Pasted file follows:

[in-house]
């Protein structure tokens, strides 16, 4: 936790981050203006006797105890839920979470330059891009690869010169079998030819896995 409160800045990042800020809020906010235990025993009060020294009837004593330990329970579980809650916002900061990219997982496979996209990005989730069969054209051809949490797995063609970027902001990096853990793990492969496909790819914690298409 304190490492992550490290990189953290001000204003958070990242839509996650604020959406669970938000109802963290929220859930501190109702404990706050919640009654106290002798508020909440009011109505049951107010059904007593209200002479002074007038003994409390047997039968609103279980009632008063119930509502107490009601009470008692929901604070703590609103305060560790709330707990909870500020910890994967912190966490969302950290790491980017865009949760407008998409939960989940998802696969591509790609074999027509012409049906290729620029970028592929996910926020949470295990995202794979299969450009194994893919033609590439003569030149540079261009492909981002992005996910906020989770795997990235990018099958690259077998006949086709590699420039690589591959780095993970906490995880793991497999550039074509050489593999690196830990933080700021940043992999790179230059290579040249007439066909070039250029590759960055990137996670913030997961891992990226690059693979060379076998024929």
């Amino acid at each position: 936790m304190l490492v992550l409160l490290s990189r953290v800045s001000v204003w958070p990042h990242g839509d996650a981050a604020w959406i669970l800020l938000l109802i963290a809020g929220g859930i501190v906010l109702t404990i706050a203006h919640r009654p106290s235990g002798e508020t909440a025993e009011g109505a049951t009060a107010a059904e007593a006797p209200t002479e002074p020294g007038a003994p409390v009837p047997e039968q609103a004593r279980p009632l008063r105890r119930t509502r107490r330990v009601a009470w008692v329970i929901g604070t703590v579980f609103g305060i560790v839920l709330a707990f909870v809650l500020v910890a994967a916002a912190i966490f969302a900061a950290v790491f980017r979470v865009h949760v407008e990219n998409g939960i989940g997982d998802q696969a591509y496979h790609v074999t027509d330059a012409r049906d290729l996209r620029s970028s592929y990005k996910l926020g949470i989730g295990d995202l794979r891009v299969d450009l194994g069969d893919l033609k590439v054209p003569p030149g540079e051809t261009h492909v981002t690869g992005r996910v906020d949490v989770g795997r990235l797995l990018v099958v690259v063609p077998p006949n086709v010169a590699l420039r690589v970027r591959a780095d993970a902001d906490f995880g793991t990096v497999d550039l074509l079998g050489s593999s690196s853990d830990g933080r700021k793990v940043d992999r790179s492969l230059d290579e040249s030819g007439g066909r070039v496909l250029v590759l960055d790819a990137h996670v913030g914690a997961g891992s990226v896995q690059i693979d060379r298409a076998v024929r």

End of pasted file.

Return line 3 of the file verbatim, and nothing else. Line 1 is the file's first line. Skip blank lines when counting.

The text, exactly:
């Amino acid at each position: 936790m304190l490492v992550l409160l490290s990189r953290v800045s001000v204003w958070p990042h990242g839509d996650a981050a604020w959406i669970l800020l938000l109802i963290a809020g929220g859930i501190v906010l109702t404990i706050a203006h919640r009654p106290s235990g002798e508020t909440a025993e009011g109505a049951t009060a107010a059904e007593a006797p209200t002479e002074p020294g007038a003994p409390v009837p047997e039968q609103a004593r279980p009632l008063r105890r119930t509502r107490r330990v009601a009470w008692v329970i929901g604070t703590v579980f609103g305060i560790v839920l709330a707990f909870v809650l500020v910890a994967a916002a912190i966490f969302a900061a950290v790491f980017r979470v865009h949760v407008e990219n998409g939960i989940g997982d998802q696969a591509y496979h790609v074999t027509d330059a012409r049906d290729l996209r620029s970028s592929y990005k996910l926020g949470i989730g295990d995202l794979r891009v299969d450009l194994g069969d893919l033609k590439v054209p003569p030149g540079e051809t261009h492909v981002t690869g992005r996910v906020d949490v989770g795997r990235l797995l990018v099958v690259v063609p077998p006949n086709v010169a590699l420039r690589v970027r591959a780095d993970a902001d906490f995880g793991t990096v497999d550039l074509l079998g050489s593999s690196s853990d830990g933080r700021k793990v940043d992999r790179s492969l230059d290579e040249s030819g007439g066909r070039v496909l250029v590759l960055d790819a990137h996670v913030g914690a997961g891992s990226v896995q690059i693979d060379r298409a076998v024929r």